Jamia tur Rashid……….the institution whose teachers and employees were bombed where one of the servers of the Jamiah imbibed the drink of martyrdom and the rest were severely injured. No one knew how many out of them would also join the sacred caravan. The scene of the crime was pretty terrifying. At such times inflamed emotions, road blockades, screaming declarations, and damage to property are part of our national temperament. Accordingly the police and Rangers were waiting for the protests to begin so they could start their counter tactics. But they were doomed to disappointment when they saw that the injured were being transferred to the hospital without any panic at all. It took the shortest possible time to pray over the martyr at which time exemplary discipline could be seen. This student who had the good fortune to attend the funeral prayer could not help noticing that not a sound of speech or even sigh came from among 12 or 13 hundred people offering the prayer. An odd and amazing silence prevailed. After the rituals the students and teachers went about their day’s business of teaching and learning “Qaal Allah wa qaal ar Rasool” (Said Allah, and said His Messenger).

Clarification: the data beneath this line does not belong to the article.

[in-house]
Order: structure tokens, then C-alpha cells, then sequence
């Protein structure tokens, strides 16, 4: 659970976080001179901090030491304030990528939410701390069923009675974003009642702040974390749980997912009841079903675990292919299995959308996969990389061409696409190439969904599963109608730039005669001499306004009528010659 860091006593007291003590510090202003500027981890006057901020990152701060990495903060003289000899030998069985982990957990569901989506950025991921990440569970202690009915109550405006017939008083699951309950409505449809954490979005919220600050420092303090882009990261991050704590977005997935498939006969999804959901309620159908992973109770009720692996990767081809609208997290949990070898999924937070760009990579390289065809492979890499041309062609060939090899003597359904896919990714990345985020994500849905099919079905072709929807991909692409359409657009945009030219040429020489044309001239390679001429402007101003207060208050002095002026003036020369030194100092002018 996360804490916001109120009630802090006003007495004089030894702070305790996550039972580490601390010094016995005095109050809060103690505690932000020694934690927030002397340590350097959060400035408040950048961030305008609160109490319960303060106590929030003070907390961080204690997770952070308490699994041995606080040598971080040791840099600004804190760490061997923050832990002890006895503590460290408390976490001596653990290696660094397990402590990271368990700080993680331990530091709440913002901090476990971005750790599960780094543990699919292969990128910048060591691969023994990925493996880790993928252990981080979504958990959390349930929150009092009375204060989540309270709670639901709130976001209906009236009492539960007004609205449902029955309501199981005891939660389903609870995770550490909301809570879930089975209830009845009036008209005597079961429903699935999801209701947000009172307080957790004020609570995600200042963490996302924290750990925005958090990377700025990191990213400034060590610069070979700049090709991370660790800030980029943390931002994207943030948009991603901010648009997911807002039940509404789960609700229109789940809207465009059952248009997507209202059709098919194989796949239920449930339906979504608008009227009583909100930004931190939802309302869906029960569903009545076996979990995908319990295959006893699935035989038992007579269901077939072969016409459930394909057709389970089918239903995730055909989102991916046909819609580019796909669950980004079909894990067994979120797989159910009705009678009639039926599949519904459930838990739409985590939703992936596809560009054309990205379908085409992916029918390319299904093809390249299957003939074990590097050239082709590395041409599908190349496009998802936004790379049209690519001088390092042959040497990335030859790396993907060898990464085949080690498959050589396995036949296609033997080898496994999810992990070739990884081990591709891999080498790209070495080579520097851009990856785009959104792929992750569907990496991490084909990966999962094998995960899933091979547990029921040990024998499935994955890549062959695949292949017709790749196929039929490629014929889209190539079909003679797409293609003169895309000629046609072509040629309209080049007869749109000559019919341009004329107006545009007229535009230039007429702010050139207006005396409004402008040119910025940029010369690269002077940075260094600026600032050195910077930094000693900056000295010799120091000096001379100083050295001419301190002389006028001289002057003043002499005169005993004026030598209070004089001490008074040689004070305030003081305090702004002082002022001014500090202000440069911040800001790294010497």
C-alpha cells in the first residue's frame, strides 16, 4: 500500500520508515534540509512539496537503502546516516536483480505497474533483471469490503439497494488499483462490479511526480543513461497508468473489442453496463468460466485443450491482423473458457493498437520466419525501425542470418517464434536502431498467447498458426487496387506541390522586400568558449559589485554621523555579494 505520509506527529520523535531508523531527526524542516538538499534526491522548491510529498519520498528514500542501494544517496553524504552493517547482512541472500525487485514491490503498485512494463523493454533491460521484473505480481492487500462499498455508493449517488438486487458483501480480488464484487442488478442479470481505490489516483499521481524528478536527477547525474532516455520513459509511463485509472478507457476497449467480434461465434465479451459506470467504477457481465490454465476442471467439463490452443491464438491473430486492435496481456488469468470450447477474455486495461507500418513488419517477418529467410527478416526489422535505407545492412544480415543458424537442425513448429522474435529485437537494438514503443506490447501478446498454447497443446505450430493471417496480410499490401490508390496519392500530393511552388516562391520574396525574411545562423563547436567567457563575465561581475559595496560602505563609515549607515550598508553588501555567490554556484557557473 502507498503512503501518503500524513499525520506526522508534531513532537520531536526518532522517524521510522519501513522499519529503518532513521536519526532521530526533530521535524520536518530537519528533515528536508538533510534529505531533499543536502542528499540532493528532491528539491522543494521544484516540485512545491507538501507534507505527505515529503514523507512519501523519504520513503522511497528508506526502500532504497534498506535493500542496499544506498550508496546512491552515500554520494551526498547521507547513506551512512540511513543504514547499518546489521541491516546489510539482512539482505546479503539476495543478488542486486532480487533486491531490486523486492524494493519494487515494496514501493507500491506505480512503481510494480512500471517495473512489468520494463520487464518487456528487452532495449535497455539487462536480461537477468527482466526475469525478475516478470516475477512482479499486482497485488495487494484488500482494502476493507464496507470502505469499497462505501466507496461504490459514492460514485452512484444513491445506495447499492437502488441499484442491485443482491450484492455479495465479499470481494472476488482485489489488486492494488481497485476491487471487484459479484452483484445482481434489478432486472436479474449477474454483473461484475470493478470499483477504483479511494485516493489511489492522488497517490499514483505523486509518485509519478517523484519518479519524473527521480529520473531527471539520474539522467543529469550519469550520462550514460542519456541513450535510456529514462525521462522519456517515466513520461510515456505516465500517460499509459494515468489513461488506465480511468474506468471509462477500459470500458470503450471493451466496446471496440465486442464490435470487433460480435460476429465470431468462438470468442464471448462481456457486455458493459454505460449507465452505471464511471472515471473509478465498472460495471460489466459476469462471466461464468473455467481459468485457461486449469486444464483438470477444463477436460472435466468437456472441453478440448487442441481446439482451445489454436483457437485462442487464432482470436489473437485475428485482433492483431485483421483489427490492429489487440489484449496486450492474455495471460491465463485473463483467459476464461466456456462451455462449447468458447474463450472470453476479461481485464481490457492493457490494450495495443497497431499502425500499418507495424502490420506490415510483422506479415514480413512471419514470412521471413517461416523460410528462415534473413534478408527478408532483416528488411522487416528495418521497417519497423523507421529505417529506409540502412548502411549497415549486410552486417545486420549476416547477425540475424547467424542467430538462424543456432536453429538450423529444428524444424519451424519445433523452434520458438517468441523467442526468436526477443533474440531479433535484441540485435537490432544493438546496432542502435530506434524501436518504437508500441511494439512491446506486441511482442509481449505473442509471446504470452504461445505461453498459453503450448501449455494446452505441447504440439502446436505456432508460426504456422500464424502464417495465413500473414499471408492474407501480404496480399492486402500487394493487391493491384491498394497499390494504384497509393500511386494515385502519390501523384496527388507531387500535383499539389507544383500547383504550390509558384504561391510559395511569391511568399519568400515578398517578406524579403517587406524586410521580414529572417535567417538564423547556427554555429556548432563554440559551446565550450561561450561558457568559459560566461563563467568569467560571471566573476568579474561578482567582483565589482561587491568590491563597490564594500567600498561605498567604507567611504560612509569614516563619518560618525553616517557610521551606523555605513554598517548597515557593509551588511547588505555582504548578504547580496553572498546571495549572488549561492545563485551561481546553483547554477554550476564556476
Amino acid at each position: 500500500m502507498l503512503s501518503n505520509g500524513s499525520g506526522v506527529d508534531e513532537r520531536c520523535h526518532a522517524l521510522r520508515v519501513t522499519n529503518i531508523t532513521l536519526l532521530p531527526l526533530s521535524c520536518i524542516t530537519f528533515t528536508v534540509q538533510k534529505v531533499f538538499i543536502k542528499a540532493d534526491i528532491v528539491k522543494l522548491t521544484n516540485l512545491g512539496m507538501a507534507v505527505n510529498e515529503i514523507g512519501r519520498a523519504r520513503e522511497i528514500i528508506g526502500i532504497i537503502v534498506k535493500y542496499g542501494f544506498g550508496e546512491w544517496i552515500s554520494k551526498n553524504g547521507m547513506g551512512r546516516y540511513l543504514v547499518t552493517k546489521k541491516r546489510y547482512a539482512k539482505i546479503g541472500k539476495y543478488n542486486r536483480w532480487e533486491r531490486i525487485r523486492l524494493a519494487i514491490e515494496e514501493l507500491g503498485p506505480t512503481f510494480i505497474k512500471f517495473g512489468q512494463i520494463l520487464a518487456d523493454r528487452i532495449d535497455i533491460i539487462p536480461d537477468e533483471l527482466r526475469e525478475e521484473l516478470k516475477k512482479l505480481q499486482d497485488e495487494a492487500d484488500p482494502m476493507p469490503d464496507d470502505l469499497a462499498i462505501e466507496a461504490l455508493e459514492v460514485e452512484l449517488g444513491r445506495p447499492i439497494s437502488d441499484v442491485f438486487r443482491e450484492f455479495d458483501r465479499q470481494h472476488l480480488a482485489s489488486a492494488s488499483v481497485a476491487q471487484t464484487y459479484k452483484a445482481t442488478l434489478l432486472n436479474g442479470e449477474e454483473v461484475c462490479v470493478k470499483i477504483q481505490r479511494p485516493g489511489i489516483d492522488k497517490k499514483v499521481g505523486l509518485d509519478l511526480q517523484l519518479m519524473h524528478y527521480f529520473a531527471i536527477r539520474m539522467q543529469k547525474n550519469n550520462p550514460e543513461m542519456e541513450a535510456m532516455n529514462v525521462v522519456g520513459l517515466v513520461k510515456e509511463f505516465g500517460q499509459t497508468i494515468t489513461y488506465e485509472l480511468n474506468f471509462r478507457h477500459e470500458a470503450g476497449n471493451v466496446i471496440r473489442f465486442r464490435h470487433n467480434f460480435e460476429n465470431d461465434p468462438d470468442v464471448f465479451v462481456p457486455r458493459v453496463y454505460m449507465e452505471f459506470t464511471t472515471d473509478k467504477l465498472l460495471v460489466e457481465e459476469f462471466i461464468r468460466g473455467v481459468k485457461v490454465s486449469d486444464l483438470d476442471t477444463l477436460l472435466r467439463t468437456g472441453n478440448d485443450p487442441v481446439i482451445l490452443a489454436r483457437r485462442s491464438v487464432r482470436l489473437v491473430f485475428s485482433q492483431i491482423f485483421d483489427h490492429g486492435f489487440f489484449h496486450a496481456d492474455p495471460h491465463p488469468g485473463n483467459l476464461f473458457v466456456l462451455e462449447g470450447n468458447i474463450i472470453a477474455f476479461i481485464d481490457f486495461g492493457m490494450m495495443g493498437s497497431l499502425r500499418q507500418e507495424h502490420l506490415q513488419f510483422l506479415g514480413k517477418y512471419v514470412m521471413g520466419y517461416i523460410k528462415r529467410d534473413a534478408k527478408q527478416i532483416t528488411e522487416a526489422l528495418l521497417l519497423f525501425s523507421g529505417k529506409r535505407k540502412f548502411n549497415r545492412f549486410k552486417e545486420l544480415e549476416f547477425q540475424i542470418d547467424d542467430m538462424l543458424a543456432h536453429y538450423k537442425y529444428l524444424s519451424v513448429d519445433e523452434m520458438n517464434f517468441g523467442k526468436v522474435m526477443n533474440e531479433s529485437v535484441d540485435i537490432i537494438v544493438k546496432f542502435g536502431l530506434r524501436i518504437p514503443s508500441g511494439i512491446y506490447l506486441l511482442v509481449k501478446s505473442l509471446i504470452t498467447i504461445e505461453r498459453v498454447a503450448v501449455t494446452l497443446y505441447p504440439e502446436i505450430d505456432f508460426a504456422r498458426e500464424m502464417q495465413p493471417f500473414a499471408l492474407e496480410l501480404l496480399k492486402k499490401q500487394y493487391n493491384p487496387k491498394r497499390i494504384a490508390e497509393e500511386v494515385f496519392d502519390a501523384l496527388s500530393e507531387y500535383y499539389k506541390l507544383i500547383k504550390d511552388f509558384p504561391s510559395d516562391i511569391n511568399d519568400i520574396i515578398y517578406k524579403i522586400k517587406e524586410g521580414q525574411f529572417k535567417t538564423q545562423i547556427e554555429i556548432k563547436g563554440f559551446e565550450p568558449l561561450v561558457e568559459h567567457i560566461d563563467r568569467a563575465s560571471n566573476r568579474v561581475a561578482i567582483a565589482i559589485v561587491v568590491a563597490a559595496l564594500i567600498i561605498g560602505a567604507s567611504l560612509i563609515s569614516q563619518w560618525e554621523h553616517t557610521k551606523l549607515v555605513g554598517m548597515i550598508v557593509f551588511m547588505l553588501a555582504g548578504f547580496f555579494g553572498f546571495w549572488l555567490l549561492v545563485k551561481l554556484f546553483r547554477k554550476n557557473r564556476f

So what should be done if not protests and strikes? Sabr (steadfastness and patience)? ……. Yes! Sabr! And that is best for the patient. But sabr does not mean cowardice, helplessness, or turning your back on your trouble. Sabr means to remain steadfast in your actions despite difficulties and problems. The people with steadfastness do not let anything come in the way of their aims, they are not disheartened or discouraged, and they do not act hotheadedly in uneasy times. No, they remain firm in their stride even if all Hell is let loose. They never negotiate with Wrong nor give up their ethics and principles. This is sabr that triumphs the minority over the majority and the weak over the strong. The fruits of this sabr are not immediately apparent but the sabireen are never oblivious of their own accountability, their own weaknesses, and their enemy’s designs. They try to figure out their plans and then think of counter-plans.